The cost of persistent disks is easy to determine because there are no I/O costs to consider after provisioning your volume. Persistent disks can also be resized on the fly, allowing you to start with a low-cost and low-capacity volume, and not requiring you to spin up additional instances or disks to scale your capacity.

If total storage capacity is the main requirement, you can use low-cost standard persistent disks. For the best performance while continuing to be durable, you can use SSD persistent disks.

If your data is ephemeral and requires sub-millisecond latency and high I/O operations per second (IOPS), you can leverage up to 9 TB of local SSDs for extreme performance. Local SSDs provide GB/s of bandwidth and millions of IOPS, all while not using up your instances' allotted network bandwidth. It is important to remember though that local SSDs have certain trade-offs in availability, durability, and flexibility.

For a comparison of the many disk types available to Compute Engine instances, see the documentation for block storage.

Considerations when choosing a file storage solution

Choosing a file storage solution requires you to make tradeoffs regarding manageability, cost, performance, and scalability. Making the decision is easier if you have a well-defined workload, which isn't often the case. Where workloads evolve over time or are highly variant, it's prudent to trade cost savings for flexibility and elasticity, so you can grow into your solution. On the other hand, if you have a temporal and well-known workload, you can create a purpose-built file storage architecture that you can easily tear down and rebuild to meet your immediate storage needs.

One of the first decisions to make is whether you want to pay for a managed storage service, a solution that includes product support, or an unsupported solution.

  • Managed file storage services are the easiest to operate, because either Google or a partner is handling all operations. These services might even provide an SLA for availability like most other Google Cloud services.
  • Unmanaged, yet supported, solutions provide additional flexibility. Partners can help with any issues, but the day-to-day operation of the storage solution is left to the user.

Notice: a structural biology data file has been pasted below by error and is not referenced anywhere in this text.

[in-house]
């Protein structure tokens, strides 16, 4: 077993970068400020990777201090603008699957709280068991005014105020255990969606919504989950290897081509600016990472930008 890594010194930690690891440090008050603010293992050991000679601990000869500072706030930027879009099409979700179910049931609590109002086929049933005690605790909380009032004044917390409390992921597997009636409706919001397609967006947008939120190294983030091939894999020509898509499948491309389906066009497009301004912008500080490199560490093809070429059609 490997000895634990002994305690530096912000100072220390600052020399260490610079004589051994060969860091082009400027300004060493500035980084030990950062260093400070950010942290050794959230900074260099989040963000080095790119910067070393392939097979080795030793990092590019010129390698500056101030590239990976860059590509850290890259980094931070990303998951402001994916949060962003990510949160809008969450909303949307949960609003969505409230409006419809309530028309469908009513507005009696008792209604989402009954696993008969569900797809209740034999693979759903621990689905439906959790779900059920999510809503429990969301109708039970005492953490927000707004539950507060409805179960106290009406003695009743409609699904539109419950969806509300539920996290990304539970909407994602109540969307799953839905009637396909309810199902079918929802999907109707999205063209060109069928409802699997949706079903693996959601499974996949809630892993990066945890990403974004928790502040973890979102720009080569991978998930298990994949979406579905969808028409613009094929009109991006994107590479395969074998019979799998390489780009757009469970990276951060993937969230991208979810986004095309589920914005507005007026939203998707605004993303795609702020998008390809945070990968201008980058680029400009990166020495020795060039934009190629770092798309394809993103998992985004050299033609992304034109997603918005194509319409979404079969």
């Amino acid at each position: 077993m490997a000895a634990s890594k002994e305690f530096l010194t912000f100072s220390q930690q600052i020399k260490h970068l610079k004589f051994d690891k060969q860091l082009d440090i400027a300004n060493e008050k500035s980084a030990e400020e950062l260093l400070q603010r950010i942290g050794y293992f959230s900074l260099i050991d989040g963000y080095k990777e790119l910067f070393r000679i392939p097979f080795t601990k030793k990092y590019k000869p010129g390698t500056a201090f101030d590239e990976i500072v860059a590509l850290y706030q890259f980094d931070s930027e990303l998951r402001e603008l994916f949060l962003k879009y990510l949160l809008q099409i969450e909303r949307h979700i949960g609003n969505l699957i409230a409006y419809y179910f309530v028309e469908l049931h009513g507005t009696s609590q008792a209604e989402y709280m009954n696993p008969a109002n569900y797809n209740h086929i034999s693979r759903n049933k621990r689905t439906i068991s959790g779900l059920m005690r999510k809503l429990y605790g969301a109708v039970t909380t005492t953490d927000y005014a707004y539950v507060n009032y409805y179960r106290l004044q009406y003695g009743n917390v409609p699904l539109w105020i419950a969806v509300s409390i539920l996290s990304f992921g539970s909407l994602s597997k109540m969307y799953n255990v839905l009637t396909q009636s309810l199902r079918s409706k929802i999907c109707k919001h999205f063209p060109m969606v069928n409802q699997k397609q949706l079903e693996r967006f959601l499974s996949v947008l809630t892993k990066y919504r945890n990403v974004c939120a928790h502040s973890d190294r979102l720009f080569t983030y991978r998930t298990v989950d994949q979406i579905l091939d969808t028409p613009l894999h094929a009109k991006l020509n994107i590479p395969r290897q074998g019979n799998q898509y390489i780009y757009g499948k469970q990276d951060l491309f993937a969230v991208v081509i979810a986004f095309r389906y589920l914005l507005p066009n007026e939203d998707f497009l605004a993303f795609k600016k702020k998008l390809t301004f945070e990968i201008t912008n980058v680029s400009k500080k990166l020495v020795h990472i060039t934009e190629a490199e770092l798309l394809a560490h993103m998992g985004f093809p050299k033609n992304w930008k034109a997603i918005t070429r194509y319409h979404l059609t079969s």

• Unsupported solutions require the most effort to deploy and maintain, leaving all issues to the user. These solutions are not covered in this document.

Your next decision involves determining the solution's durability and availability requirements. Most file solutions are zonal solutions and do not by default provide protection if the zone fails. So it's important to consider if a disaster recovery (DR) solution that protects against zonal failures is required. It's also important to understand the application requirements for durability and availability. For example, the choice of local SSDs or persistent disks in your deployment has a big impact, as does the configuration of the file solution software. Each solution requires careful planning to achieve high durability, availability, and even protection against zonal and regional failures.

Finally, consider the locations (that is, zones, regions, on-premises data centers) of where you need to access the data. The locations of the compute farms that access your data influence your choice of filer solution because only some solutions allow hybrid on-premises and in-cloud access.

Managed file storage solutions

Filestore

Filestore is Google's fully managed NAS solution.

You can easily mount Filestore file shares on Compute Engine VMs. Filestore is also tightly integrated with Google Kubernetes Engine so your containers can reference the same shared data.

Filestore offers two performance tiers, Standard and Premium. Both tiers provide consistent performance and predictable costs.

For more information follow these links:

Filestore High Scale

Filestore High Scale simplifies enterprise storage and data management on Google Cloud and across hybrid clouds. Filestore High Scale delivers cost-effective, high-performance parallel access to global data while maintaining strict consistency powered by a dynamically scalable, distributed file system. With High Scale, existing NFS applications and NAS workflows can run in the cloud without requiring refactoring, yet retain the benefits of enterprise data services (high availability, compression, deduplication, and so on). Cloud-based integration with Google Kubernetes Engine allows seamless data persistence, portability, and sharing for containerized workloads.